Bernanke, speaking today at a Fed-hosted conference in Washington on small-business lending where Duke also appeared, said small firms are having a tough time getting the loans they need to expand or stay afloat and keep the U.S. recovery going.

“Making credit accessible to sound small businesses is crucial to our economic recovery and so should be front and center among our current policy challenges,” said Bernanke, 56. “Consistent with maintaining appropriately prudent standards, lenders should do all they can to meet the needs of creditworthy borrowers.”

Investors’ expectations for a Fed rate increase have fallen since the June meeting of policy makers. Investors are discounting about 31 basis points of tightening over the next 12 months, a decline from about 42 basis points on June 22, the first day of a two-day Fed meeting, according to data calculated by Credit Suisse using the overnight index swap curve.

Growth Outlook

Growth in the world’s largest economy will average 2.8 percent from the current quarter through the second quarter of 2011, according to the median estimate of 52 economists surveyed by Bloomberg News from July 1 to July 8, down 0.1 percentage point from last month.

“I think what’s been happening is some market participants are over reacting to a couple of reports that have been a little bit below what people expected,” Lacker said. “We had some reports better than expected a couple of months ago. I think this is going to be a recovery that’s like that over time.”

The Labor Department reported this month that private employers added 83,000 jobs in June, less than the 110,000 forecast in a Bloomberg News survey of economists. Homebuilders started building dwellings at the slowest pace of the year in May, after the expiration of a housing tax credit. Housing starts fell 10 percent in May to a 593,000 annual pace.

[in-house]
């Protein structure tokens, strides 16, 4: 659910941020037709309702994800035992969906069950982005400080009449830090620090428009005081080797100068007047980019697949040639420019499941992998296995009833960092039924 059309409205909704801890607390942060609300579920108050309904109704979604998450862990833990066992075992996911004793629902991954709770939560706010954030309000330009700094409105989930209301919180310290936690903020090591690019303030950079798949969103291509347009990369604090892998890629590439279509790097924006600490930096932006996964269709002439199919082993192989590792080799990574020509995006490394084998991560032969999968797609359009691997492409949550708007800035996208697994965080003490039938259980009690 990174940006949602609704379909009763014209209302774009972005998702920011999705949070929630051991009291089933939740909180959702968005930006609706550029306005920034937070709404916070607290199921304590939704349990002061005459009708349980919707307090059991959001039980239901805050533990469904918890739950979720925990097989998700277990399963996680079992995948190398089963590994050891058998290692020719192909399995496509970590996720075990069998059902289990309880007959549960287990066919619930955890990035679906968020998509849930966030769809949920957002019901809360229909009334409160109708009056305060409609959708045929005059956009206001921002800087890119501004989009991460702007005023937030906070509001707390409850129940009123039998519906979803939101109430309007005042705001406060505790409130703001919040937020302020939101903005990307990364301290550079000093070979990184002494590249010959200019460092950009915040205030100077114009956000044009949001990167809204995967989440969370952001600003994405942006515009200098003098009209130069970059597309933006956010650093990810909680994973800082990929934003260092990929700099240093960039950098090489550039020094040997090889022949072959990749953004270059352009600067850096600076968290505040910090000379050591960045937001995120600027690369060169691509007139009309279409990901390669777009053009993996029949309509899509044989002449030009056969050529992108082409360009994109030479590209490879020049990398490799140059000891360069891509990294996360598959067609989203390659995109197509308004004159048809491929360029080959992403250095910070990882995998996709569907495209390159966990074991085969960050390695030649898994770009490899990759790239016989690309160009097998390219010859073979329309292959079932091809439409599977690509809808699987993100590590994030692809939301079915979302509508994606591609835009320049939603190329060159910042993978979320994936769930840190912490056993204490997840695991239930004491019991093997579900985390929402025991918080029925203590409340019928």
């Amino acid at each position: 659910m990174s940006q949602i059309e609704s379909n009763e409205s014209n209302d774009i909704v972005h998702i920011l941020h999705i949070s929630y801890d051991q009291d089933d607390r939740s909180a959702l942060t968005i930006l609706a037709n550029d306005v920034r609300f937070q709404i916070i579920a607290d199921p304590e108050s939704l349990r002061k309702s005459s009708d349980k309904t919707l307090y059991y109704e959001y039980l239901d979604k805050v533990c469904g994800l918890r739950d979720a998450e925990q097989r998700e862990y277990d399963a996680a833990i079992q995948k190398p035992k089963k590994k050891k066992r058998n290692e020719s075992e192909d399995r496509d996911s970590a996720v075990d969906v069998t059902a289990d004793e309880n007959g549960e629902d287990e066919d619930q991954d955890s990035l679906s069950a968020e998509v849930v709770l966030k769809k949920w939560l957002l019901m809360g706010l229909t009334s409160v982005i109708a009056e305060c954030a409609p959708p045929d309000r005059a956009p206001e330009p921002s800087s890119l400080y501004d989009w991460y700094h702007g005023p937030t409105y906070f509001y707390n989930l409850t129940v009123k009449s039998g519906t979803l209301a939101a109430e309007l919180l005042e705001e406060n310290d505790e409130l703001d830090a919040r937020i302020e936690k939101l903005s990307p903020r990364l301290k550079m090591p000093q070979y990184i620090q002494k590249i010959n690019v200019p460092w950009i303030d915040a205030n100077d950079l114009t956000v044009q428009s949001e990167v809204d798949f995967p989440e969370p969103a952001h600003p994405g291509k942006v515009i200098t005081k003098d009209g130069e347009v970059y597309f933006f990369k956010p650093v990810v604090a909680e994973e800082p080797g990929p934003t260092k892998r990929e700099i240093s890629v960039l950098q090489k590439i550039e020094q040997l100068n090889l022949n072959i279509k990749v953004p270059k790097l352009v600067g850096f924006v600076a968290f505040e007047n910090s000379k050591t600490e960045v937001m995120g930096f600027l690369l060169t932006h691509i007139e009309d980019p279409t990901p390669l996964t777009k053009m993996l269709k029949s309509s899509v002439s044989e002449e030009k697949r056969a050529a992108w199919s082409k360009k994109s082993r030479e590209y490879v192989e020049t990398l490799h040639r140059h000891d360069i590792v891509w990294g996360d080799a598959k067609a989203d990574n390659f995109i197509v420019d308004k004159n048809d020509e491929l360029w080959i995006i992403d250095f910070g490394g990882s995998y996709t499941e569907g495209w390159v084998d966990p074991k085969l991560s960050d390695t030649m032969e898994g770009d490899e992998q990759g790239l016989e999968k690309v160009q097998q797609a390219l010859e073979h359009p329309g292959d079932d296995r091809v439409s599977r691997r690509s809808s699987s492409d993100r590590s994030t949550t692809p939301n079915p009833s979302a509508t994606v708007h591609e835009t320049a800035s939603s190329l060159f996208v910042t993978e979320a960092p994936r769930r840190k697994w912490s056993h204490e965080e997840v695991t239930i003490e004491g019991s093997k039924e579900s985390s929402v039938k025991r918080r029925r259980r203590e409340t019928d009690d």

‘Doing Damage’

“I don’t expect a dramatic worsening” in housing, Lacker said. “Housing is such a small portion of the economy now it’s a little less capable of doing damage. I think we can withstand some shocks to housing and some fluctuations to housing.”

Lacker said he expects the rate of inflation to begin to increase toward the end of 2010.

“At the beginning of the year we were getting some low inflation numbers, but inflation expectation measures remained pretty stable,” Lacker said.

“Lately the core inflation numbers have firmed up a bit. I think what we’re most likely to see is inflation gravitating back to the 1.5 to 2 percent range,” Lacker said, adding that the risk of deflation, or a broad-based decline in prices, is low.

Lacker said he is skeptical the Fed’s Term Deposit Facility will be an effective tool for removing more than $1 trillion in excess reserves in the banking system. The Fed has held two tests of the program, which is analogous to a certificate of deposit, and will announce the results of a third test tomorrow.

“It’s not clear a term deposit facility is going to really meaningfully tighten monetary conditions,” Lacker said. “Asset sales are the proven effective way to drain reserves, to drain monetary assets.”

To contact the reporter on this story: Joshua Zumbrun in Washington at jzumbrun@bloomberg.net.